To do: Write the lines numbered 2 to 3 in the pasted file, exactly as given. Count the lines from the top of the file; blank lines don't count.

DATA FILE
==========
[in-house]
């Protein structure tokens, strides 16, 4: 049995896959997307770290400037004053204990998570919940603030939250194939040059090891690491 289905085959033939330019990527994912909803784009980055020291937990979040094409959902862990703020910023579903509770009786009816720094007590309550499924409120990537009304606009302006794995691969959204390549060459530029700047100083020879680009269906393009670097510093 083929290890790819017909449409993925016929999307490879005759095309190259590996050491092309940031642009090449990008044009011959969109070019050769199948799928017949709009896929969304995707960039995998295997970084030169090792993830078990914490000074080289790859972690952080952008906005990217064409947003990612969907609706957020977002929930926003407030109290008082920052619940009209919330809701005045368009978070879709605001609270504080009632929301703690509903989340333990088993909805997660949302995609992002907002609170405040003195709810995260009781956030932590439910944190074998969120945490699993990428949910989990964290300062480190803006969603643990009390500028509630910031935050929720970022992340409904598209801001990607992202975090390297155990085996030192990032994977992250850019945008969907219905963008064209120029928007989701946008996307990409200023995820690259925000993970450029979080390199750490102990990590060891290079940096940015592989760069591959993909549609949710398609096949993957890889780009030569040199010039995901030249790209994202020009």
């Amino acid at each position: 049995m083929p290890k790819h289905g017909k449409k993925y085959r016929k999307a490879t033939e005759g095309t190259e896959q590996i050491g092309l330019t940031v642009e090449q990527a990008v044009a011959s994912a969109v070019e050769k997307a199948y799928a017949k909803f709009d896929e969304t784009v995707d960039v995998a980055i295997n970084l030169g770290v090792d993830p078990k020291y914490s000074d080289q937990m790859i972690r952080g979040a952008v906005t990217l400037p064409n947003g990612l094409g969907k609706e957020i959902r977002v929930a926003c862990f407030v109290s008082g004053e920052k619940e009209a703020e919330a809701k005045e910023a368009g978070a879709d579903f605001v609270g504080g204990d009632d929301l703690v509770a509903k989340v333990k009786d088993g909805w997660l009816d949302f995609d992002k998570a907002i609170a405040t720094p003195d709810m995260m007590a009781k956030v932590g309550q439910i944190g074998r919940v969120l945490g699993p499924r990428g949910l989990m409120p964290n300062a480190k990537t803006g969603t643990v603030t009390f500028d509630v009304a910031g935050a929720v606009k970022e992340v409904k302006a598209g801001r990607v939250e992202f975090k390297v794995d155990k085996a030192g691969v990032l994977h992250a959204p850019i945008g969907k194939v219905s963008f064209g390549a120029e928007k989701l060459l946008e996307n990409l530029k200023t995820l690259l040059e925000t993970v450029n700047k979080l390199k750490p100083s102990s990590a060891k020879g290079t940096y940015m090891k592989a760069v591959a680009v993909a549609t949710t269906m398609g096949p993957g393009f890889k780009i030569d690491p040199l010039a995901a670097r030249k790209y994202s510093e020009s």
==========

């Protein structure tokens, strides 16, 4: 049995896959997307770290400037004053204990998570919940603030939250194939040059090891690491 289905085959033939330019990527994912909803784009980055020291937990979040094409959902862990703020910023579903509770009786009816720094007590309550499924409120990537009304606009302006794995691969959204390549060459530029700047100083020879680009269906393009670097510093 083929290890790819017909449409993925016929999307490879005759095309190259590996050491092309940031642009090449990008044009011959969109070019050769199948799928017949709009896929969304995707960039995998295997970084030169090792993830078990914490000074080289790859972690952080952008906005990217064409947003990612969907609706957020977002929930926003407030109290008082920052619940009209919330809701005045368009978070879709605001609270504080009632929301703690509903989340333990088993909805997660949302995609992002907002609170405040003195709810995260009781956030932590439910944190074998969120945490699993990428949910989990964290300062480190803006969603643990009390500028509630910031935050929720970022992340409904598209801001990607992202975090390297155990085996030192990032994977992250850019945008969907219905963008064209120029928007989701946008996307990409200023995820690259925000993970450029979080390199750490102990990590060891290079940096940015592989760069591959993909549609949710398609096949993957890889780009030569040199010039995901030249790209994202020009």
């Amino acid at each position: 049995m083929p290890k790819h289905g017909k449409k993925y085959r016929k999307a490879t033939e005759g095309t190259e896959q590996i050491g092309l330019t940031v642009e090449q990527a990008v044009a011959s994912a969109v070019e050769k997307a199948y799928a017949k909803f709009d896929e969304t784009v995707d960039v995998a980055i295997n970084l030169g770290v090792d993830p078990k020291y914490s000074d080289q937990m790859i972690r952080g979040a952008v906005t990217l400037p064409n947003g990612l094409g969907k609706e957020i959902r977002v929930a926003c862990f407030v109290s008082g004053e920052k619940e009209a703020e919330a809701k005045e910023a368009g978070a879709d579903f605001v609270g504080g204990d009632d929301l703690v509770a509903k989340v333990k009786d088993g909805w997660l009816d949302f995609d992002k998570a907002i609170a405040t720094p003195d709810m995260m007590a009781k956030v932590g309550q439910i944190g074998r919940v969120l945490g699993p499924r990428g949910l989990m409120p964290n300062a480190k990537t803006g969603t643990v603030t009390f500028d509630v009304a910031g935050a929720v606009k970022e992340v409904k302006a598209g801001r990607v939250e992202f975090k390297v794995d155990k085996a030192g691969v990032l994977h992250a959204p850019i945008g969907k194939v219905s963008f064209g390549a120029e928007k989701l060459l946008e996307n990409l530029k200023t995820l690259l040059e925000t993970v450029n700047k979080l390199k750490p100083s102990s990590a060891k020879g290079t940096y940015m090891k592989a760069v591959a680009v993909a549609t949710t269906m398609g096949p993957g393009f890889k780009i030569d690491p040199l010039a995901a670097r030249k790209y994202s510093e020009s």